Case Reports in Otolaryngology

Case Reports in Otolaryngology / 2012 / Article

Case Report | Open Access

Volume 2012 |Article ID 262958 | 3 pages | https://doi.org/10.1155/2012/262958

Posttraumatic Cholesteatoma Complicated by a Facial Paralysis: A Case Report

Academic Editor: M. B. Naguib
Received17 Oct 2011
Accepted14 Nov 2011
Published09 Feb 2012

Abstract

The posttraumatic cholesteatoma is a rare complication of different types of the temporal bone damage. Its diagnosis is often done after several years of evolution, sometimes even at the stage of complications. A case of posttraumatic cholesteatoma is presented that was revealed by a facial nerve paralysis 23 years after a crash of the external auditory canal underlining the importance of the otoscopic and radiological regular monitoring of the patients with a traumatism of the temporal bone.

1. Introduction

The cholesteatoma of the middle ear is a chronic otitis described as dangerous because of the evolutionary risks and the potentially serious complications.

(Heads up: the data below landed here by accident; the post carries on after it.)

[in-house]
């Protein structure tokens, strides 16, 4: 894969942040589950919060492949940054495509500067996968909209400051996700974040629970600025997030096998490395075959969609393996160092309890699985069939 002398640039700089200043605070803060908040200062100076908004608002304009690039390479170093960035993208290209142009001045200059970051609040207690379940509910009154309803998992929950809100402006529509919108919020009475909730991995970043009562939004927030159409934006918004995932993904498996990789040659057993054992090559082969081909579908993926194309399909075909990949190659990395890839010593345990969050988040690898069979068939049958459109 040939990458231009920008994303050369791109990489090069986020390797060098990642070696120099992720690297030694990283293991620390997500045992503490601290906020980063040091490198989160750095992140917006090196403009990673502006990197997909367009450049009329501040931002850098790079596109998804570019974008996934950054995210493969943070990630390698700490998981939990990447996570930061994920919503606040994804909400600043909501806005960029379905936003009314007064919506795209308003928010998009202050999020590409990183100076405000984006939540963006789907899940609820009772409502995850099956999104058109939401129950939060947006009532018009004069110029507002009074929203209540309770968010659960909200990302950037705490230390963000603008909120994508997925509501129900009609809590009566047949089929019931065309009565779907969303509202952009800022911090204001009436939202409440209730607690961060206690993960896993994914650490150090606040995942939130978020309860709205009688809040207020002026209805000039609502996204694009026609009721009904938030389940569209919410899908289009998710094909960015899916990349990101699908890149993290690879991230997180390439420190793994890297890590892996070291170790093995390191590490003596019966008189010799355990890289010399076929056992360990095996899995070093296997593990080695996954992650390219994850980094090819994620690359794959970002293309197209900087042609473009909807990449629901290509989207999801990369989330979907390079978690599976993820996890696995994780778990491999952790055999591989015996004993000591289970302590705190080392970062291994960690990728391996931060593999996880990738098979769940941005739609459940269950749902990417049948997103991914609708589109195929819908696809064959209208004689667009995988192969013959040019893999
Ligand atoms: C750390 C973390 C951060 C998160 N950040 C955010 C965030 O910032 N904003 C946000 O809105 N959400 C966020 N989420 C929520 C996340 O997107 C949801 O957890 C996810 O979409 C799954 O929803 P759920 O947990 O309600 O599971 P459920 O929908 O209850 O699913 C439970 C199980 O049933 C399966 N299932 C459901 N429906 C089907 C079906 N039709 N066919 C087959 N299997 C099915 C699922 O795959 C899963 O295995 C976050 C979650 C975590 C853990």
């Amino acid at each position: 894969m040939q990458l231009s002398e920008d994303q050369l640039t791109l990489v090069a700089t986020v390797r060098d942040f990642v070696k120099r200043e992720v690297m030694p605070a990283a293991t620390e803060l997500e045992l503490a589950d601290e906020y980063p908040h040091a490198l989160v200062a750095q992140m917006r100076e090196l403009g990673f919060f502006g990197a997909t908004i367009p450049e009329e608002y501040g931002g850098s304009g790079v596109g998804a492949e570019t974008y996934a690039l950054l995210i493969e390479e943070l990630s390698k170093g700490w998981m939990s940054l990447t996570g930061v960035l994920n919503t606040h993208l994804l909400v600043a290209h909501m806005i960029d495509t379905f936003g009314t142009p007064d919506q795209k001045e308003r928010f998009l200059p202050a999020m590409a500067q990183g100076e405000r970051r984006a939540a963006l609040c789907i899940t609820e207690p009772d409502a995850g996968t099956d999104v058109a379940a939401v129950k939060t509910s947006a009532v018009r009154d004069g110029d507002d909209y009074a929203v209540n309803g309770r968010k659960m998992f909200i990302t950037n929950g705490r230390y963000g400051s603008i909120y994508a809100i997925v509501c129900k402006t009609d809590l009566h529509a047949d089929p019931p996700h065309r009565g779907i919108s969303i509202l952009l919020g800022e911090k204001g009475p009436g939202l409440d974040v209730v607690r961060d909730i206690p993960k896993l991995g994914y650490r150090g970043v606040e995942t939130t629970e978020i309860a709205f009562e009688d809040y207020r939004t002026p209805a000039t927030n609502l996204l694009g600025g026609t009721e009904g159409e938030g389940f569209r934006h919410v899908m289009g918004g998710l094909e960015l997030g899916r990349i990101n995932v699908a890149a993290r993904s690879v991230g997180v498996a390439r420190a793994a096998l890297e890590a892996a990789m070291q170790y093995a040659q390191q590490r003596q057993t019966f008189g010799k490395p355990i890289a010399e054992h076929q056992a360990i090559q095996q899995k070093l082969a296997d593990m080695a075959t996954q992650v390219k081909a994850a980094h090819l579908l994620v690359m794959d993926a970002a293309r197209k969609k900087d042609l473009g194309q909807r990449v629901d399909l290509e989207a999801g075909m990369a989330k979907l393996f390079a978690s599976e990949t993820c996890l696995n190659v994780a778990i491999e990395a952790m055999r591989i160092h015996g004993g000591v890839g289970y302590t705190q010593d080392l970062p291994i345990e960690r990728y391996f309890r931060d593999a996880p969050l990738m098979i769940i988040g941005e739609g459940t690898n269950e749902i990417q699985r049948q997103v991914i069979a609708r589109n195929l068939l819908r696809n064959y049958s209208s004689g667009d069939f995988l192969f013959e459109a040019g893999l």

The posttraumatic cholesteatoma is recognized like a rare late complication of various types of the temporal bone damage.

We report in this study a case of posttraumatic cholesteatoma revealed by a facial paralysis occurring several years after a crash of the external auditory canal.

2. Case Report

A patient, 51 years old, has consulted for a progressive right facial paralysis evolving for two years. In his antecedents there is a war wound caused by a splinter at the right temporomandibular area dating back over 23 years.

The examination, carried out on a patient in good general state, finds at the inspection signs of a right complete peripheral facial paralysis, with presence in the ipsilateral preauricular area of an old traumatic scar.

The otoscopy objectifies a cicatricial total stenosis of the right external auditory meatus.

The instrumental acoumetry is in favour of a right transmission deafness confirmed by the liminary tonal audiometry. The stapedial reflex is absent on the affected side.